Moving into Transcription
First things first… Which software?
Under no circumstances attempt to transcribe from Windows Media Player into a MS Office document 😉 This is not a recipe for happiness! Chopping and changing between windows on your computer takes time, and you have little, if any, fine control of rewinding or selecting future points in the audio or of audio speed. Your total transcription time will be about double what it should be, you’ll end up with RSI, etc…
My favourite transcription software at the moment is Transcribe by Wreally. The audio or video is integrated into the transcription field, you can programme keyboard shortcuts, you can adjust audio speed, rewind or fast forward just 2 seconds at a time, set a loop playback or attach a pedal if you wish, insert time codes with a one-key shortcut, etc. The only thing I think it’s missing is to be able to ‘tab’ in your transcript (useful when inserting speaker names) as you would in Word. You have complete control over audio speed too, which really helps when deciphering tricky passages (by speeding up or down) and gives you the option to speed up a bit when revising your transcript so you can complete the revision more quickly.
How long should a transcription take me?
Transcription into the same language as the audio should take around 4 to 6 times longer than the duration of the audio file. Transcription into another language will take around 10 times longer or more.
The above numbers don’t necessarily include the time it takes to prepare the transcript in the format the client wants. I would add on about 1 to 2 hours of your time per long job for exporting and formatting your transcript into the client’s required presentation. Experience will tell how long the following popular client requirements also take you:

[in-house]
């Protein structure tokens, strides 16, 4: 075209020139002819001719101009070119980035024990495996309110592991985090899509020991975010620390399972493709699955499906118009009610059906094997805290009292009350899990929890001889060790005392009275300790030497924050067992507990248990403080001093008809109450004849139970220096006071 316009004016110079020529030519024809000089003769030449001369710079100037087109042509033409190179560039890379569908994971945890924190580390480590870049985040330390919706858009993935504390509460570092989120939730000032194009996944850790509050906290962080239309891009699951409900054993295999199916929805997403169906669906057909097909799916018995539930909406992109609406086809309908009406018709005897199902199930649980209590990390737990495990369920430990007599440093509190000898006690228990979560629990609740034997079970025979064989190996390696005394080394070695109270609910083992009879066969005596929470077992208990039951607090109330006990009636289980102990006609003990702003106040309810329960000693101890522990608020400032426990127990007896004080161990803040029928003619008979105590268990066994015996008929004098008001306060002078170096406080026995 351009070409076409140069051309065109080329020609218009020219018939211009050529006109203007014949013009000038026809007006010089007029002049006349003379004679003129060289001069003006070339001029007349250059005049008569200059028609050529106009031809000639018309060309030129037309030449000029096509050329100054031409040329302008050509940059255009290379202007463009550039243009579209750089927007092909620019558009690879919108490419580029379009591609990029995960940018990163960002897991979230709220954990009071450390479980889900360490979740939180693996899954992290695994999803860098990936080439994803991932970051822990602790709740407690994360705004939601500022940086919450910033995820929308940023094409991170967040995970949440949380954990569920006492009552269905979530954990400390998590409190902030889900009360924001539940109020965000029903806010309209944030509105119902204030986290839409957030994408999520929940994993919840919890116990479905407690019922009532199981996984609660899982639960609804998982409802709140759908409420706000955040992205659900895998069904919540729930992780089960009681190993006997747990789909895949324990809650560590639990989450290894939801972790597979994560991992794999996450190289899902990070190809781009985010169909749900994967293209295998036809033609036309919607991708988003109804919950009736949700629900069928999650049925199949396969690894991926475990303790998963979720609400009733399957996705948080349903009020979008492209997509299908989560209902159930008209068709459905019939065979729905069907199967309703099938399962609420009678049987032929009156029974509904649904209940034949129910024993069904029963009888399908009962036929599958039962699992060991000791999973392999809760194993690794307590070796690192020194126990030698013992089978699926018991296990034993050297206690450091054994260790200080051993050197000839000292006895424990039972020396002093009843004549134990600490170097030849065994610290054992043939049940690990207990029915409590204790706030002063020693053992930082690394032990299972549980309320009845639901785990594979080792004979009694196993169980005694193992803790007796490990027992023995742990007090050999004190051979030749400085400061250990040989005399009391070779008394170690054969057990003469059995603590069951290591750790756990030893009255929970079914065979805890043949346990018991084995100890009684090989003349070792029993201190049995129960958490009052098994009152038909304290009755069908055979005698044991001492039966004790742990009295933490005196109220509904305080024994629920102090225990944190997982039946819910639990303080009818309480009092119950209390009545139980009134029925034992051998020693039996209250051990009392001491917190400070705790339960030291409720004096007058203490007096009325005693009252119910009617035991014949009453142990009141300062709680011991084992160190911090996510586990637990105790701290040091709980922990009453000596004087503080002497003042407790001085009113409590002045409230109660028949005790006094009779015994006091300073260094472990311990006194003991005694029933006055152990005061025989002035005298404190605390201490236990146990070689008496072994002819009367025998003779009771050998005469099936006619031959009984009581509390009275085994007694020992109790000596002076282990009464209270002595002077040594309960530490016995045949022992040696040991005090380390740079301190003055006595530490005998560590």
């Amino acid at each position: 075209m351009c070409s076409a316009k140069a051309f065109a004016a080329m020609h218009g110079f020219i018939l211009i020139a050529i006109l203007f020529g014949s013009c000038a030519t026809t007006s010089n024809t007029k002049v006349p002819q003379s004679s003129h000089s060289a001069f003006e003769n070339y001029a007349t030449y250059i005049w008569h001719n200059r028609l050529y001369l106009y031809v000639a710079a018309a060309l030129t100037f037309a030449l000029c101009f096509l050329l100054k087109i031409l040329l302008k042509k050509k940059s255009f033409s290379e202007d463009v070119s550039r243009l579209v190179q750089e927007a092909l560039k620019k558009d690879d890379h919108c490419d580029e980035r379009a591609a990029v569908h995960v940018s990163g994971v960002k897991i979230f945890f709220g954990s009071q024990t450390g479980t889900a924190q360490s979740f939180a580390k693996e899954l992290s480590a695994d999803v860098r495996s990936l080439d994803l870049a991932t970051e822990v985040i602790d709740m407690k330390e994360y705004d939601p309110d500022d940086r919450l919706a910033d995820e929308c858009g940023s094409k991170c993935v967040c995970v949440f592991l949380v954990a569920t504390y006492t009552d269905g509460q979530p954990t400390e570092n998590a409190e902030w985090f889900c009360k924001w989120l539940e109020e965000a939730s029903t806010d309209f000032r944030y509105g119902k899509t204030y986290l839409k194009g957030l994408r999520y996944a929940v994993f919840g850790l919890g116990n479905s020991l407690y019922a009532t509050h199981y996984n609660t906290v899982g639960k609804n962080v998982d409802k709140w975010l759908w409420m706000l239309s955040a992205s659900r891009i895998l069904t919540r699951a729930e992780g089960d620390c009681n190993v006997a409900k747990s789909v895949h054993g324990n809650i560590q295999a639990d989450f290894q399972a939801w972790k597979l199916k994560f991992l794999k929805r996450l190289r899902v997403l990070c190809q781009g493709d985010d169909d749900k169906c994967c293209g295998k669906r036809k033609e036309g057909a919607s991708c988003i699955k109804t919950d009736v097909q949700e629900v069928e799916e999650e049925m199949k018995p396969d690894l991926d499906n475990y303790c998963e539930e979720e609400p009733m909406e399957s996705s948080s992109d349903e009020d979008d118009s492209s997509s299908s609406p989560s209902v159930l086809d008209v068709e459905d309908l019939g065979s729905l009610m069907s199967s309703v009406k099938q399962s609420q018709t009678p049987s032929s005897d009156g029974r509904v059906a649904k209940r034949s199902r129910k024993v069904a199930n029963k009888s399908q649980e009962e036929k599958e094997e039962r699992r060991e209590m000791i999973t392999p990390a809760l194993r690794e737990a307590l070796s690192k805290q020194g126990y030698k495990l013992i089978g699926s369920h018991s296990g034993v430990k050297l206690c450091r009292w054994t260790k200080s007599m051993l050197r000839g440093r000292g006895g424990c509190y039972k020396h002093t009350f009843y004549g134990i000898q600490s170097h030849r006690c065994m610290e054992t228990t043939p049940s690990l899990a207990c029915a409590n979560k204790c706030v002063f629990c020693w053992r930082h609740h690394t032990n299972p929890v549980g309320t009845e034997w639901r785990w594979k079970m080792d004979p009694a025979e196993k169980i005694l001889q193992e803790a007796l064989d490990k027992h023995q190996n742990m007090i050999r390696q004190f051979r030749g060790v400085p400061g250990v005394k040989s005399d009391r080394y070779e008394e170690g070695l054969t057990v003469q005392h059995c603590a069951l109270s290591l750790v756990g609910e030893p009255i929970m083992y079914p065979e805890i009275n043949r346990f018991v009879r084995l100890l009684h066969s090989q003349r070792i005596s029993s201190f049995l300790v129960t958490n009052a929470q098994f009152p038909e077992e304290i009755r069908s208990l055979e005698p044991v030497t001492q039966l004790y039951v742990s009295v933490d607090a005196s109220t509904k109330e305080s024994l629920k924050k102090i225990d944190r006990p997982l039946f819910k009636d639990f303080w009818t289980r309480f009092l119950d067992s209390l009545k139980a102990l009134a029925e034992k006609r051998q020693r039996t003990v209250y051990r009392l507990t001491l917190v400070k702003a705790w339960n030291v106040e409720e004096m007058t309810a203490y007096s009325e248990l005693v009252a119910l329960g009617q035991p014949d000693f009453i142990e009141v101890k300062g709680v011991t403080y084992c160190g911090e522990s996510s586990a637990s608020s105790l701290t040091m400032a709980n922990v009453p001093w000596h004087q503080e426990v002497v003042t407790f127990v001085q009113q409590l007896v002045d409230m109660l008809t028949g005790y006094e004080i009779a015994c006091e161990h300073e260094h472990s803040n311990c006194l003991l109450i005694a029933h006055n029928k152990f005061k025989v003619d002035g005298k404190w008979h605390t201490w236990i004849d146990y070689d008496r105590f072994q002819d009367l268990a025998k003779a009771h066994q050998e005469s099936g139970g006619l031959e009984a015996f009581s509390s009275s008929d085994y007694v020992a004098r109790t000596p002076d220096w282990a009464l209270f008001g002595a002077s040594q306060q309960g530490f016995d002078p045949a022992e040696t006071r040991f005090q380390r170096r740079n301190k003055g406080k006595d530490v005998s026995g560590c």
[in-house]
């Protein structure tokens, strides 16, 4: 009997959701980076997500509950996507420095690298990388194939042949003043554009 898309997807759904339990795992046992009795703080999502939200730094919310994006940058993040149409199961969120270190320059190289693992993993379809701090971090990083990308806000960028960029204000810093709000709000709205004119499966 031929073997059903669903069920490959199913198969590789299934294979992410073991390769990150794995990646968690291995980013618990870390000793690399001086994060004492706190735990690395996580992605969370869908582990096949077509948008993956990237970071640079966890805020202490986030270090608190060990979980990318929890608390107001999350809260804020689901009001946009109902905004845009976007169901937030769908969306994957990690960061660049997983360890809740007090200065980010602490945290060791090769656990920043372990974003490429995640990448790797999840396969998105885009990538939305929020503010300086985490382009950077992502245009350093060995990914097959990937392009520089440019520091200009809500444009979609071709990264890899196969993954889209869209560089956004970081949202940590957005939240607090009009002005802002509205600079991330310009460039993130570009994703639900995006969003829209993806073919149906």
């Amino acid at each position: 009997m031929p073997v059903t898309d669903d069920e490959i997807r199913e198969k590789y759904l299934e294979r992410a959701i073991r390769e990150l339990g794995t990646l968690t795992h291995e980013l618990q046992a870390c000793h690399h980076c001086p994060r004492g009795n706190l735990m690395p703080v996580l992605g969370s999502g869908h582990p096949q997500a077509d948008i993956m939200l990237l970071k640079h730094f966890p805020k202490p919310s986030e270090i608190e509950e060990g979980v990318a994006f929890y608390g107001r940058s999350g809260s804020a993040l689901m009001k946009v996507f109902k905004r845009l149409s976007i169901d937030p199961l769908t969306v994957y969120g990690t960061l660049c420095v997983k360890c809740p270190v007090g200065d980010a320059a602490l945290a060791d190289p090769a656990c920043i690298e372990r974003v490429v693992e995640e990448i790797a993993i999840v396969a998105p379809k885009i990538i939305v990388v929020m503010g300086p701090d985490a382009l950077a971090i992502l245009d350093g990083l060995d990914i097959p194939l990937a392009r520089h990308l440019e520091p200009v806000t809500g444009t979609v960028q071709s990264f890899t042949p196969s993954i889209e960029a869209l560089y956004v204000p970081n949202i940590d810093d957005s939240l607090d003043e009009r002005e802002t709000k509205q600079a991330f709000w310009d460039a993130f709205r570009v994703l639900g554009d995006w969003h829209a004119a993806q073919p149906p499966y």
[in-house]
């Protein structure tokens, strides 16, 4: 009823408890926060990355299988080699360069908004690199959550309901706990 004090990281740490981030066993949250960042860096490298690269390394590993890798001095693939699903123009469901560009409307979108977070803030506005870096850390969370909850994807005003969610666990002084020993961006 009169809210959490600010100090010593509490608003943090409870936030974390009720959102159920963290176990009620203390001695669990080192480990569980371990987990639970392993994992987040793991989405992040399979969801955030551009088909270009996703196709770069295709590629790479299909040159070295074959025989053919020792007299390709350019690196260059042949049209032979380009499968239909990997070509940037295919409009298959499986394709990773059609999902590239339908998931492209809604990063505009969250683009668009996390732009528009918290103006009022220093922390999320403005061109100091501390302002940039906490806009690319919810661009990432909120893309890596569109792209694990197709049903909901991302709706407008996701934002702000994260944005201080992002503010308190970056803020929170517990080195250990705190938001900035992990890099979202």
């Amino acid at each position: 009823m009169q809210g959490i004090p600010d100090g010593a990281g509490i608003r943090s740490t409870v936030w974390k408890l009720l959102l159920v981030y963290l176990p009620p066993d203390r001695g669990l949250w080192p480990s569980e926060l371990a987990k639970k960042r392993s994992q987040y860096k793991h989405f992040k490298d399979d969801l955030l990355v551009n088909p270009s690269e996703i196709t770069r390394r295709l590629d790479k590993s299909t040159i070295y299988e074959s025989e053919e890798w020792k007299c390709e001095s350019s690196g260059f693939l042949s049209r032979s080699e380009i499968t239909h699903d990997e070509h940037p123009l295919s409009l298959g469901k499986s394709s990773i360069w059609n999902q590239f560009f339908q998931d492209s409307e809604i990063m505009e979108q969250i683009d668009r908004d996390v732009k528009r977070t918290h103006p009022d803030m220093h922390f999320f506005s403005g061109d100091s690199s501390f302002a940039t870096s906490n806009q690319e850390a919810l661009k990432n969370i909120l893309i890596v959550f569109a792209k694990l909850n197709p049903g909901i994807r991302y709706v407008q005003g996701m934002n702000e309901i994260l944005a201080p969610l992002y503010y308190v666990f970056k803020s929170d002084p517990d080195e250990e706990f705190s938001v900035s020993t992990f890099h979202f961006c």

What to ask before quoting for a transcription job?
- Listen to a sample of the audio. If it is not clear, transcribing will be slower and you will need to adjust your quote.
- Is there a specific template to use?
- Are time codes required?
- Are speaker names or initials required?
- What the client like done with inaudible sections, e.g. best guess, time coded, etc.
- How does the client want dates, times or amounts of money presented?
- Does the client need verbatim (every syllable uttered transcribed) or intelligent verbatim (unnecessary stutters, hesitations or repetitions removed)? This will depend much on the purpose of the transcription. For example, if it will be used as evidence, then verbatim is more likely.
Bear in mind that a 10-minute audio in some languages may yield 2000 words! If you were going to quote £5/audio minute for a translated transcription, you may find you ‘translate’ 2000 words for £50! When setting your rates, it is worth considering whether you consider this work translation proper or perhaps ‘written’ interpreting. Once you have factored your formatting time into your rate too, make sure you are happy with what you will be earning.
Auto-transcription software — should I try it?
If your end client’s requirements on formatting are light, and you think the audio is clear and the accents are well known, e.g. US English will be more accurately transcribed than accents heard less often or English spoken by non-native speakers, it may be worth experimenting with the result.
If, however, you need to be precise with who is speaking, how you present certain elements or your client wants verbatim transcriptions, auto-transcription may not save you the time you think.
When making edits to an auto-transcript, I have found searching, stopping and restarting the audio in several places in the transcript, repositioning the mouse and making the edits needed actually takes longer than transcribing manually with good transcription software. This even happens when the audio doesn’t include difficult to hear or technical terms because there will always be some company-specific words you need to edit, at least the first time before you can programme these specific words into its recognition.
If a transcript is just for internal use and doesn’t matter if it is not 100% accurate, especially as regards company technical terms, auto transcription may save lots of time. If accuracy is paramount or there are specific formatting requirements, it probably won’t.
As always with cloud-based products, consider your client’s confidentiality requirements and how well your chosen software meets these.
Photo by Lee Campbell on Unsplash